Great Lakes Hyperloop project proposal includes stop in Toledo
$25 billion privately-funded route would connect Chicago, Cleveland and Pittsburgh
TOLEDO, Ohio (WTVG) - “Imagine a capsule that can carry people, placed inside a depressurized tube to eliminate resistance...”
So begins the proposal for the Great Lakes Hyperloop system: lightweight capsules zooming near the speed of sound between Chicago, Cleveland and Pittsburgh, with Toledo as a potential stop along the route.
HyperloopTT concluded their feasibility study in October 2020, and the California-based company determined that these major Midwestern hubs are primed for what they’re billing as the next era in human mobility. “Imagine a system that costs less to construct, less to operate and less to maintain because of its tube structure and very few moving parts,” says North American public affairs head Shelby Phillips. “As our study showed, it’s also possible to operate it without government subsidies.”
The phrase “privately funded” will likely be music to taxpayers’ ears -- especially considering the $25.4 billion in capital cost estimates -- though with a projected benefit/cost ratio of 2.2, the company thinks it won’t be a tough sell even with that price tag. More than 30 regional consulting partners are already on board, including University of Toledo, along with more than a dozen regional stakeholders.
HyperloopTT says the cheaper cost of freight transport through the tubes would help subsidize passenger fares, making rider cost comparable to current levels. “The Hyperloop system is adaptable for light time-sensitive freight -- pharmaceuticals, seafood and the like to be mailed the next day or within hours,” explains Chuck Michael, who helped lead the feasibility study. “A lot of that is carried in air cargo right now, which costs a little over $4.60 per ton mile, or trucks with $0.37 per ton mile... and Hyperloop would only be about 10 cents. We really needed to make this affordable for everyone -- we didn’t want to design an elitist transportation system.”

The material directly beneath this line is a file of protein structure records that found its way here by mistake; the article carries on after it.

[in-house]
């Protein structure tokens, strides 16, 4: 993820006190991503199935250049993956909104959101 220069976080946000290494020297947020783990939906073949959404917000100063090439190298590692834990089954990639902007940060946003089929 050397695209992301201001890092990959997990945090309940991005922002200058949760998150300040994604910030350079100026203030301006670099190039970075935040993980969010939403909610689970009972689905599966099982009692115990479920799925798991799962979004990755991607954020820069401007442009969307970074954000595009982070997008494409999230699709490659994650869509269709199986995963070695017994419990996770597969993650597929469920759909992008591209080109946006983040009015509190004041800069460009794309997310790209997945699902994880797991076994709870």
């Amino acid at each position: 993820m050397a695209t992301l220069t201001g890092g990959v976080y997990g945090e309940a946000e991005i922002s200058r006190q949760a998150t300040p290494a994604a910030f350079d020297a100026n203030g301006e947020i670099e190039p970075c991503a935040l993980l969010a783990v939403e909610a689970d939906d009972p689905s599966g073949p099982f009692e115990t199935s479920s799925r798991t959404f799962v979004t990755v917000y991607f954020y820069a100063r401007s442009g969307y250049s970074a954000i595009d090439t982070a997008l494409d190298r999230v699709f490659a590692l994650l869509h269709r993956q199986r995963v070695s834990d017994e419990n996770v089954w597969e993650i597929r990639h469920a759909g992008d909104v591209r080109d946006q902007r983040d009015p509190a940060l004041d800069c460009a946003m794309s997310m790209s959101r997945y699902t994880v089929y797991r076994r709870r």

Each capsule is covered with a carbon-fiber composite they’re calling “vibranium” -- a familiar term for certain comic book fans -- which “monitors speed, capsule integrity and atmospheric condition in real time” They would carry 30-40 passengers along depressurized tube sections (each 6 miles long), with full consideration for easement with landowners either aboveground or underground. Michael says that, while it’s more expensive to tunnel, the Chicago-Cleveland-Pittsburgh line would be about 75% underground. “The risk of delay is significant when you’re trying to lay out a surface corridor between any two points, especially a downtown area. With tunnels, we can paint on a blank canvas, a straight line underground between urban centers.”
The end result would mean no train crossings, no weather delays... and thanks to magnets, no emissions or friction. As Michael puts it, “It takes no energy at all to levitate about 20 tons, and we can levitate [the capsule] at walking speeds with no energy input. Magnetic drag actually works where you have less resistance and drag the faster you go, enabling us to reach speeds up to 760 mph.” For reference, that’s only 7 mph below the speed of sound at standard temperature.
A speedy operation like this calls for plenty of safety protocols. Magnetic braking is one such feature, automatically slowing the train upon a power failure. Each 6-mile section can then be inspected/repaired individually as necessary, instead of taking the whole 477-mile system offline.
The feasibility study also estimates about 64,000 jobs and $3 billion would be pumped into the northwest Ohio economy through 2050: “[This project] really increases the access of people and businesses to other people and businesses.”
It’s unclear how or if this Hyperloop system would coexist with the Detroit-Toledo “T” high-speed rail system proposed two years ago. That project would see trains depart from the current Toledo Amtrak station for destinations north, though for HyperloopTT’s part, “The exact location of our station, with all the amenities and surroundings, would really be up to the city -- whether it be at Toledo Express Airport, downtown, or somewhere else.”
The project is already further along than you might think. A prototype vehicle has been built in Toulouse, France, with full-scale testing scheduled within the next few months (delayed from 2020) -- and a target date to begin construction stateside by 2024.
For more information on the Great Lakes Hyperloop project, head to Northeast Ohio Areawide Coordinating Agency’s (NOACA’s) website. For more tech specs, click through to HyperloopTT.
Estimated travel times (peak 3600 passengers/hr):
- Toledo to Cleveland: <20 minutes
- Toledo to South Bend: <20 minutes
- Toledo to Youngstown: 28 minutes
- Toledo to Chicago: 32 minutes
- Toledo to Pittsburgh: 36 minutes
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